Poetry

Jeremiah Moriarty

The 10 o’Clock Boys           

                                                                                                                 D’où est-ce que
 
tu-viens? the laughing boy asked me, years ago. His name was Sebastien, I think. He

               Where are you from?                                     Moi, c’est Sebastien

repeated the question, aligning the speed of his voice with the beat inside. Where are

         Mais c’est quoi, ça?       Tu as un bon sourire.         Non, nous ne sourions pas.

you from? Are you a student? There were three of them, and they struck me as lean and

                    say non—can you give me a light?        The weather here is

classic, all that smoke rising from thin, chapped lips. A street-lit mirage passing over their

I’m from Minnesota, in the United States

shared brown eyes. Je viens de Minnesota, dans les États-Unis. Their language came

   de mon petite bouche                          Am I saying that correctly?

inelegantly from my mouth, from a tongue of buckthorn. Apparently they came to this bar in Aix

Je me penser que tu est trés agréable pour un Américain

every Friday at 10 o’clock, talk a little. I came to this continent for some reason I cannot recall.

On se casse?                Ce type est un vrai tombeur

How do you say: Je viens d’une place que vous ne connaissez pas? Sentences like loose strings,
 

I come from a place you do not know.                                                        
                                                    a badly broken code.

 

 

Give Me Something I’ve Never Had


A roman-nosed man, styled in tortoise-shell glasses
and tucked-in oxford, stands

on some corner downtown, hails an Uber.  
Corporate dreamboat holding a leather gym bag

to suggest domination, or something. From behind
the bus window, I imagine him looking past me

on the street, even when I wear my really rad
horse shirt. I say these things to differentiate us, of course,

turn up the Instagram contrast—but we are both of us
white gays, widespread on the public transportation seat

of space, time. In a ‘90s movie, maybe we would
run into each other everywhere, cross paths at

funny times. Two boring vanilla people in love,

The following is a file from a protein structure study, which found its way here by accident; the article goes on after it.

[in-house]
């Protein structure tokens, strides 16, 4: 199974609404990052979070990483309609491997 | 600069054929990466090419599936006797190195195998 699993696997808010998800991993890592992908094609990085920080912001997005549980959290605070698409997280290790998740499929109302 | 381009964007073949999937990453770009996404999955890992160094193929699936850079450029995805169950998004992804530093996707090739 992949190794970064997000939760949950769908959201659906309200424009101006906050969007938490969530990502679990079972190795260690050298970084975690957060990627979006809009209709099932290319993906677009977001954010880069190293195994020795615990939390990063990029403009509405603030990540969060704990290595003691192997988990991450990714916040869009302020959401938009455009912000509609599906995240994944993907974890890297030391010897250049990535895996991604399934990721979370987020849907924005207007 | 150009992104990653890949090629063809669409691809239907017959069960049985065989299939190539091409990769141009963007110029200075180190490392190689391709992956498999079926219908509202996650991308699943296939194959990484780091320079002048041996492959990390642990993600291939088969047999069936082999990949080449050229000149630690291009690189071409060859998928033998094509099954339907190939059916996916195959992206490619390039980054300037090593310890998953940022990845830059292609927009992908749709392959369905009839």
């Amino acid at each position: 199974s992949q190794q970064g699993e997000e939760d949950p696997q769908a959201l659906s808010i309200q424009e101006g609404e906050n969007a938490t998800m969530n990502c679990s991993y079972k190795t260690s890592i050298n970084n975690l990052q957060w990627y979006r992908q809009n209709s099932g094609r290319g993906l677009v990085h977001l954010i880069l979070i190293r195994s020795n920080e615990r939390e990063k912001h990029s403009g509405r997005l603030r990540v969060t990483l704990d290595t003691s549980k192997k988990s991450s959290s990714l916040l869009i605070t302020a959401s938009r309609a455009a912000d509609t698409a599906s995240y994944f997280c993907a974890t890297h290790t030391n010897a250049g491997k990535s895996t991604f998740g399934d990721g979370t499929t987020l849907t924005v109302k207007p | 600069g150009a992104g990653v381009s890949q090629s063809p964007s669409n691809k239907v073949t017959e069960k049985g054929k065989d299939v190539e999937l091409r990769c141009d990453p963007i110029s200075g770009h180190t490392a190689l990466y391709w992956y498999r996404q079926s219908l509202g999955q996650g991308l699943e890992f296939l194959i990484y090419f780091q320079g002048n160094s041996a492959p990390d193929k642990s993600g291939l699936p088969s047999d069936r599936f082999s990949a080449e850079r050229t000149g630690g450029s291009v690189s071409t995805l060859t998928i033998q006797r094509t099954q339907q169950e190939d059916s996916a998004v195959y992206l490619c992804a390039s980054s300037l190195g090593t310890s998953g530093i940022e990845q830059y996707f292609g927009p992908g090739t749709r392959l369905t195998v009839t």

go figure. He would smile and I would do my best

Meg Ryan, both bemused and excited. In a movie
of reality, I would ask him to remake me

in his image. Dress me in the best clothes, too,
I would say to him. Hire a trainer so you recognize me

in the dark. Don’t stop at the scoria; there is heat yet
beneath this stone. Take me to the clubs

I never knew existed, explain to me all these
transactional fantasies. In the booth, bring your hand

to my thigh and rest it there. Name me in all your socials,
take me on a hike. Give me all things I never dare

to request, not out loud. Kiss me on the cheek before
you slip into another Uber somewhere, gym bag in hand,

hashtagging your way to paradise.

 

Scorpio Season

A tail twisting inside a tail, a charybdis made of stars,
and I am the purpling beast to which it all belongs.
November coldness. The living are a secret I keep
keeping, here in the valley of mask and delayed flight.
Take out the thick coat. Don’t bring up the tortured everything
in the corner: it has turned its cheek to the sun and we have
turned with it. Yesterday I took out the garbage and turned, too;
someone was parked in the alley and shame-eating McDonalds.
Radiator-rattle. And I know it was shame-eating because
they were cutting nervous glances at a house nearby, its insides
all lit up. (Also I could hear them listening to Adele’s “Someone Like
You.”) Approaching days with every hushed solicitude,
I defer to exile. Ripples within ripples, encircling. There is
a monster inside this monster and their name is also my name.
Mars and Pluto, those old diddies, play three-dimensional chess
in my chest. Top 40 radio, cold fries. I want so very much to say
I am sorry, for what I do not know, but the body slouches back to
the brine and warmth of bed, that original reply-all.


Jeremiah Moriarty's writing has appeared in Cosmonauts Avenue, Tammy, Juked, the Ploughshares blog, The Cortland Review, Wildness, and elsewhere. His work has been a finalist for The Iowa Review Award and nominated for a Pushcart Prize and PEN / Robert J. Dau Prize. He lives in Minneapolis with some plants and his feelings. 
 

Emily Corwin